How Do You Handle the News of an Accident?

By Victor Shell
Director of Safety & Transportation

Almost every time a driver reports an accident to a dispatcher or safety manager, the first question the manager asks is, “Are you all right?”

If the driver is injured, the supervisor will need information to handle the medical response. How serious is the injury? Can the driver be treated at the scene? Does he or she need to be taken to a clinic or hospital?

After dealing with the driver’s health, the supervisor will need to know the nature of the accident, if there were other injuries, what information was collected, what law enforcement officers were on the scene, and if a citation was issued. Stress can run high for both the driver and the dispatcher and make decision-making harder than normal, especially if injuries are involved.

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Is Your Shop Prepared for Emergencies?

By Victor Shell
Director of Safety & Transportation

Victor Shell

What would you and your staff do if an employee ran into your office or store and yelled, “Fire! Fire!"

Would you call 911?  Run to the parking lot? Or run to put out the fire? Would every employee know their role in an emergency? Do you have an organized plan? Is your plan documented and reviewed periodically?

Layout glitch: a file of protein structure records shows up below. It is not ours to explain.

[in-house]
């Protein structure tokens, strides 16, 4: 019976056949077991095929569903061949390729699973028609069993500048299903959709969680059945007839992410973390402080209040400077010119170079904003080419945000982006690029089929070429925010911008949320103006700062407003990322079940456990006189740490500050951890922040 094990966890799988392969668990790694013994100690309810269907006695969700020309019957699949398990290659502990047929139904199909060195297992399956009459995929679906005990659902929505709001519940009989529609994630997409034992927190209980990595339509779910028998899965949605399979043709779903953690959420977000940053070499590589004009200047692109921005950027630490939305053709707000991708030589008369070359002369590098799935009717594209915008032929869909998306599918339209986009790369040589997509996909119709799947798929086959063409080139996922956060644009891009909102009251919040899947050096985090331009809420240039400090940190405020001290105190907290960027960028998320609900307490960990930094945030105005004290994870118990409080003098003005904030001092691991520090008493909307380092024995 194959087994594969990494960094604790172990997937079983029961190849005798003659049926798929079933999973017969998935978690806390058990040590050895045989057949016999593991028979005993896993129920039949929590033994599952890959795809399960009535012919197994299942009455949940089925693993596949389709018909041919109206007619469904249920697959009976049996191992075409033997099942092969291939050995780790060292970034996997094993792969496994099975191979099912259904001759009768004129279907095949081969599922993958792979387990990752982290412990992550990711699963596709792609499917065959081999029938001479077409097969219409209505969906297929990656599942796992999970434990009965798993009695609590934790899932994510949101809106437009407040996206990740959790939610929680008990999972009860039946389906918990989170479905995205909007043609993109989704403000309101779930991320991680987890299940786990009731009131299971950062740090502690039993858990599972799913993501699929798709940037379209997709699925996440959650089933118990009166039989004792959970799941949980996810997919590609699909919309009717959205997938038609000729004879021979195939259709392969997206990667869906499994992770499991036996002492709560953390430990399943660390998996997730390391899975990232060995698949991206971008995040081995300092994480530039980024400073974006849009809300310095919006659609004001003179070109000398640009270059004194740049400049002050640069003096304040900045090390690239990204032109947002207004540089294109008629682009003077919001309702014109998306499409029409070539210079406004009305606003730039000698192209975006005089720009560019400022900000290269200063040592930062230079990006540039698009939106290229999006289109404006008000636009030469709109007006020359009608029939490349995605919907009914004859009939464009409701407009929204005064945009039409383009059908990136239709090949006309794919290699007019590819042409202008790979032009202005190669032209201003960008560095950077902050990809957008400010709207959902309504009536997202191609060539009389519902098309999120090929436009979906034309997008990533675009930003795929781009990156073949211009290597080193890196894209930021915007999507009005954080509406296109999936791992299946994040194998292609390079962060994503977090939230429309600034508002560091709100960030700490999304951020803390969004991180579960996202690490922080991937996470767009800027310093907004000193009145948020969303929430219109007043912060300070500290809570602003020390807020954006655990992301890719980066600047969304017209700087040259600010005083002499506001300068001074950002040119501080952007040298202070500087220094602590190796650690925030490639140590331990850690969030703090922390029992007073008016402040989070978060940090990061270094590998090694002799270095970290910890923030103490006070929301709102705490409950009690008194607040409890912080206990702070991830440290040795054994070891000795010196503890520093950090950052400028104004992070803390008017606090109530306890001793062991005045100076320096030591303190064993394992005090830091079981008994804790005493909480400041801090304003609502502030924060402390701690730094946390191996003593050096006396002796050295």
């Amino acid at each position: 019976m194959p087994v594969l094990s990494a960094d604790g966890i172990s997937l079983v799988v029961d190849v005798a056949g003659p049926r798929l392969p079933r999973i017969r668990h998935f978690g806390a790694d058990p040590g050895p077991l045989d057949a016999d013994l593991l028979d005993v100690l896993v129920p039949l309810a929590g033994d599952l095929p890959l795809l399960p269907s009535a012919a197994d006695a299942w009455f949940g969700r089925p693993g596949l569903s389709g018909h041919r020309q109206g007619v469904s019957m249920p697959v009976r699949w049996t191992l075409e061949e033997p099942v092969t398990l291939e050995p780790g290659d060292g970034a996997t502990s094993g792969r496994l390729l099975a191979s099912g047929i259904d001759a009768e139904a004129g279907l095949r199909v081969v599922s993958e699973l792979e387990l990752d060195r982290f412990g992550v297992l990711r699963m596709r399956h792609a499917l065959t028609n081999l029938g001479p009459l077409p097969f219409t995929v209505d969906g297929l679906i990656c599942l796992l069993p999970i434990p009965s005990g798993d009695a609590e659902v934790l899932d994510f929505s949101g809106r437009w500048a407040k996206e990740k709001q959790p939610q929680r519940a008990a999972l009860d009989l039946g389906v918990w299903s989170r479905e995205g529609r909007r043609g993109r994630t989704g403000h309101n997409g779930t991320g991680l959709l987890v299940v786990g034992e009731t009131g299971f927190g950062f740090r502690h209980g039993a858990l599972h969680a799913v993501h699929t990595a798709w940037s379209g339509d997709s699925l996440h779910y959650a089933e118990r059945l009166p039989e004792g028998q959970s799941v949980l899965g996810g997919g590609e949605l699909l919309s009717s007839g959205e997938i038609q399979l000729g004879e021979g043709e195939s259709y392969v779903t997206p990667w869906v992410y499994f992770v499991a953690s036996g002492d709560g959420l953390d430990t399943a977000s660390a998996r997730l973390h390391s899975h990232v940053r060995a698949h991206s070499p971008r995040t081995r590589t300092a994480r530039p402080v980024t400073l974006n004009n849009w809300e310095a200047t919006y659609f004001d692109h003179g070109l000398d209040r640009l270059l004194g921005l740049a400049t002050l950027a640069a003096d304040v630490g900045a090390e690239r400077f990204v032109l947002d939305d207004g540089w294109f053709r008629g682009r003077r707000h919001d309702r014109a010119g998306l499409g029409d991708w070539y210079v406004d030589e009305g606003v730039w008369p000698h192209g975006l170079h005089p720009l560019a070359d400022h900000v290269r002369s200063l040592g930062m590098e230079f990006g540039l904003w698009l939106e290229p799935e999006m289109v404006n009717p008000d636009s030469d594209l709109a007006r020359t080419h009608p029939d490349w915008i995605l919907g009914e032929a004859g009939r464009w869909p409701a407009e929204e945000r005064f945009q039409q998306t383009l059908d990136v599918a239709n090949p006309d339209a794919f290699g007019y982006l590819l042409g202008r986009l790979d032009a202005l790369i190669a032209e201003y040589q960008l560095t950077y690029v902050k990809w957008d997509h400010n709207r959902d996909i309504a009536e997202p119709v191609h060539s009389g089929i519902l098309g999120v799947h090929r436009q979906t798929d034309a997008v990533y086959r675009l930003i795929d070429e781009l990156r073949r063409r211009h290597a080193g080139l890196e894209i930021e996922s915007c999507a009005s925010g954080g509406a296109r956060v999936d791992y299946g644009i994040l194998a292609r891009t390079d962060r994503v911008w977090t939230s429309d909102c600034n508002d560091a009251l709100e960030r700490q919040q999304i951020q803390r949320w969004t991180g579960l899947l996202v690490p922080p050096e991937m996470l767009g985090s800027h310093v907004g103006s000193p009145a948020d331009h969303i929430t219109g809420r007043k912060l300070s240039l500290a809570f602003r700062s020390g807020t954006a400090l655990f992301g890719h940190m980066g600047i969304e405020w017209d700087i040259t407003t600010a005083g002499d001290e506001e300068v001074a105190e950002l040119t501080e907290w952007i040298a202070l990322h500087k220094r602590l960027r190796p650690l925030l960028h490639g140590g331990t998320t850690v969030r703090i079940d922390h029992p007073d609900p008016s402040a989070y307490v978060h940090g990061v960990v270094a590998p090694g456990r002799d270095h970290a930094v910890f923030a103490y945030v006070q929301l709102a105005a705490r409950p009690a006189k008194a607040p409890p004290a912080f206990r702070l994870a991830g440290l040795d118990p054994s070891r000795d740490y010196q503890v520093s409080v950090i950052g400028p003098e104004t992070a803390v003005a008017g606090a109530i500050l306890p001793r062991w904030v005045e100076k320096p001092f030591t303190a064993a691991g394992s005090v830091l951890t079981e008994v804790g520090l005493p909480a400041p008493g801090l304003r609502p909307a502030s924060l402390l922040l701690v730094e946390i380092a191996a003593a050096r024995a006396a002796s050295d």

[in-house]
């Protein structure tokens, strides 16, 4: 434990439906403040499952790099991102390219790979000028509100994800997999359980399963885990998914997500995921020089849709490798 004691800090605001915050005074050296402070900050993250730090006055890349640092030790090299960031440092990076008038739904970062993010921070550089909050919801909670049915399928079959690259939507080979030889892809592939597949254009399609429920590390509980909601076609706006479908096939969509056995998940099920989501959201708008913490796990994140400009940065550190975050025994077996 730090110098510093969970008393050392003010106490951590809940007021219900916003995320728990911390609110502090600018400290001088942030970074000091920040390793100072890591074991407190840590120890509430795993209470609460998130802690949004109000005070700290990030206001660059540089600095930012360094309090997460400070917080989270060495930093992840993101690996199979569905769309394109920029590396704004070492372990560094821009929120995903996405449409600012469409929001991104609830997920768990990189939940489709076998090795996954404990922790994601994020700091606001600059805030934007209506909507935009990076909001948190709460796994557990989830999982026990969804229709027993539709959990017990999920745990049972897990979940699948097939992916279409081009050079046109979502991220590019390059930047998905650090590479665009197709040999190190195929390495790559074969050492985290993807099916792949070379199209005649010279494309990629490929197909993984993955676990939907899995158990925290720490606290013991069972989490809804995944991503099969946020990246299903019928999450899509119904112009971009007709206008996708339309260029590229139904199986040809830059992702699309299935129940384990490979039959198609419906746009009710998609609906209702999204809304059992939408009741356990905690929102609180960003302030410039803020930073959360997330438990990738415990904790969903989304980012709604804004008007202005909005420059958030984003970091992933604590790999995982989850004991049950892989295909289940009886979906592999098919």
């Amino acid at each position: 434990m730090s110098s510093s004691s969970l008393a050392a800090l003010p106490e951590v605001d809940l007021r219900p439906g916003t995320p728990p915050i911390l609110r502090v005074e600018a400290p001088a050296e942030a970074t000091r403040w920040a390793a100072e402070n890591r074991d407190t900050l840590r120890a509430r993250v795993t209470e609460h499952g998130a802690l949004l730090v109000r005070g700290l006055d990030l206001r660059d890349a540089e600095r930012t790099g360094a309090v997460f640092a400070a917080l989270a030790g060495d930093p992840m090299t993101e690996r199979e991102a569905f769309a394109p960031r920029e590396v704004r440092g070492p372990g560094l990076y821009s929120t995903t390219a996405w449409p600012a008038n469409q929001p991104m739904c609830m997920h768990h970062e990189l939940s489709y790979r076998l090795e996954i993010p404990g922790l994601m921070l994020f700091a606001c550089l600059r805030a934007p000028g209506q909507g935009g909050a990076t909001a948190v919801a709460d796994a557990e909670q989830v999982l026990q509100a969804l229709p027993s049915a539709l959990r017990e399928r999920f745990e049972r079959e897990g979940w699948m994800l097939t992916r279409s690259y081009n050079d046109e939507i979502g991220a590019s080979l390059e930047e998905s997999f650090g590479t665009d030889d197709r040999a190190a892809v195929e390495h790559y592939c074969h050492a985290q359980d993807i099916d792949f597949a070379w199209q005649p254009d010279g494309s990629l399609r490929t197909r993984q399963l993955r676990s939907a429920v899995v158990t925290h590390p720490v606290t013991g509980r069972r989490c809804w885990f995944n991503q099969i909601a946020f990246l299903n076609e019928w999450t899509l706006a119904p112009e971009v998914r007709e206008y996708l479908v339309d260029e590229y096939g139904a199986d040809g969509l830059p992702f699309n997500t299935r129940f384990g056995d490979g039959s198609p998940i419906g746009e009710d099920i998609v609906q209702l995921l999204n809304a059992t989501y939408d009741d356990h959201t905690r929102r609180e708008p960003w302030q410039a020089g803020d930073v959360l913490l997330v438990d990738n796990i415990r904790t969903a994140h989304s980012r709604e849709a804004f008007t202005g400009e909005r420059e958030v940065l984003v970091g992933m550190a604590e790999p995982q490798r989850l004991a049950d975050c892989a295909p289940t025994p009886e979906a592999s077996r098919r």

OSHA standards require emergency action plans to ensure employee safety in the event of fire and other emergencies, and further require such action plans must be prepared in writing, kept in the workplace, and reviewed with all affected employees. Employers with 10 or fewer employees, however, may communicate the plan orally to employees.

The plan must include the following elements: escape procedures and routes, critical store/yard operations, employee accounting following an emergency evacuation, rescue and medical duties, means of reporting emergencies, and persons to be contacted for information and clarification.

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How to Beat the Summertime Heat

By Victor Shell
Director of Safety & Transportation

Victor Shell

Now that summer is here, I’ve noticed something consistent in my visits to your stores and lumberyards — two minutes into the visit I am drenched with sweat. With temperatures already climbing into the 90s, I want to remind CSA members to make every effort to provide adequate heat protection for your employees.

Here are some tips to beat the heat:

  • Have meetings about the danger of high temperatures and the importance of staying hydrated.
  • Pay attention to the high temperature each day.
  • Make sure you have plenty of fresh, cool drinking water in the work areas.
  • Designate someone to check the water throughout the day and refill as necessary. 

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